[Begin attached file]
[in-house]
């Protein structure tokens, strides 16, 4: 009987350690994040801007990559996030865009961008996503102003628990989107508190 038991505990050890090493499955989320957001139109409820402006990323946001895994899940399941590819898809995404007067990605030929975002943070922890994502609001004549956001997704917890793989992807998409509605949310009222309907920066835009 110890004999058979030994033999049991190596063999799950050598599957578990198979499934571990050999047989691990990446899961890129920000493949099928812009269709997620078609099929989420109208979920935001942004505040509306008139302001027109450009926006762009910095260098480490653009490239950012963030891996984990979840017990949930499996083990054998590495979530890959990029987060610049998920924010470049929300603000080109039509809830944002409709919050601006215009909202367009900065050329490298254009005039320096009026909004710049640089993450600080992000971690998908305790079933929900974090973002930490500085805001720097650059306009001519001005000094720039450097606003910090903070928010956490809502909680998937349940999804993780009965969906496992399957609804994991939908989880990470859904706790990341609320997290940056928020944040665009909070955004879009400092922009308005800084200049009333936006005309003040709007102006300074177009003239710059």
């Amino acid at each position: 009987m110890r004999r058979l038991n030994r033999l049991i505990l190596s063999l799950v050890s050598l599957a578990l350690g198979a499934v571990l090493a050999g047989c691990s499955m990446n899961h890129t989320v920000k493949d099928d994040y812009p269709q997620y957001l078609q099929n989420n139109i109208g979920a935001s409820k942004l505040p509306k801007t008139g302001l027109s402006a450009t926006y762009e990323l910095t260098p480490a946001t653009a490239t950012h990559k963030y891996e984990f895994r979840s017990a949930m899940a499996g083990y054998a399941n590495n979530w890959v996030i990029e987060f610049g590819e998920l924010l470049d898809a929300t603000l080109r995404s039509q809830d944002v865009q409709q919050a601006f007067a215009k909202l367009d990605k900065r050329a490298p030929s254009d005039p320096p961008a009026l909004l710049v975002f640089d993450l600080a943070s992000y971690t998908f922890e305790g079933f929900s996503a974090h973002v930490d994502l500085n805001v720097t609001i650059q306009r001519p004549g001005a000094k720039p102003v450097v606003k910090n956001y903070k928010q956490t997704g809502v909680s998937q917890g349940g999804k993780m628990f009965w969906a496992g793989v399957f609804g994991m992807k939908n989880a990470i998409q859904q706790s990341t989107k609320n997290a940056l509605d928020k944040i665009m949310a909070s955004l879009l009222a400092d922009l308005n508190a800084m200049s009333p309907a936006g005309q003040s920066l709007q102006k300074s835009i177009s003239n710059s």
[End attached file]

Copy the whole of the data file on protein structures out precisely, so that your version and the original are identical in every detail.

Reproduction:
[in-house]
């Protein structure tokens, strides 16, 4: 009987350690994040801007990559996030865009961008996503102003628990989107508190 038991505990050890090493499955989320957001139109409820402006990323946001895994899940399941590819898809995404007067990605030929975002943070922890994502609001004549956001997704917890793989992807998409509605949310009222309907920066835009 110890004999058979030994033999049991190596063999799950050598599957578990198979499934571990050999047989691990990446899961890129920000493949099928812009269709997620078609099929989420109208979920935001942004505040509306008139302001027109450009926006762009910095260098480490653009490239950012963030891996984990979840017990949930499996083990054998590495979530890959990029987060610049998920924010470049929300603000080109039509809830944002409709919050601006215009909202367009900065050329490298254009005039320096009026909004710049640089993450600080992000971690998908305790079933929900974090973002930490500085805001720097650059306009001519001005000094720039450097606003910090903070928010956490809502909680998937349940999804993780009965969906496992399957609804994991939908989880990470859904706790990341609320997290940056928020944040665009909070955004879009400092922009308005800084200049009333936006005309003040709007102006300074177009003239710059």
């Amino acid at each position: 009987m110890r004999r058979l038991n030994r033999l049991i505990l190596s063999l799950v050890s050598l599957a578990l350690g198979a499934v571990l090493a050999g047989c691990s499955m990446n899961h890129t989320v920000k493949d099928d994040y812009p269709q997620y957001l078609q099929n989420n139109i109208g979920a935001s409820k942004l505040p509306k801007t008139g302001l027109s402006a450009t926006y762009e990323l910095t260098p480490a946001t653009a490239t950012h990559k963030y891996e984990f895994r979840s017990a949930m899940a499996g083990y054998a399941n590495n979530w890959v996030i990029e987060f610049g590819e998920l924010l470049d898809a929300t603000l080109r995404s039509q809830d944002v865009q409709q919050a601006f007067a215009k909202l367009d990605k900065r050329a490298p030929s254009d005039p320096p961008a009026l909004l710049v975002f640089d993450l600080a943070s992000y971690t998908f922890e305790g079933f929900s996503a974090h973002v930490d994502l500085n805001v720097t609001i650059q306009r001519p004549g001005a000094k720039p102003v450097v606003k910090n956001y903070k928010q956490t997704g809502v909680s998937q917890g349940g999804k993780m628990f009965w969906a496992g793989v399957f609804g994991m992807k939908n989880a990470i998409q859904q706790s990341t989107k609320n997290a940056l509605d928020k944040i665009m949310a909070s955004l879009l009222a400092d922009l308005n508190a800084m200049s009333p309907a936006g005309q003040s920066l709007q102006k300074s835009i177009s003239n710059s």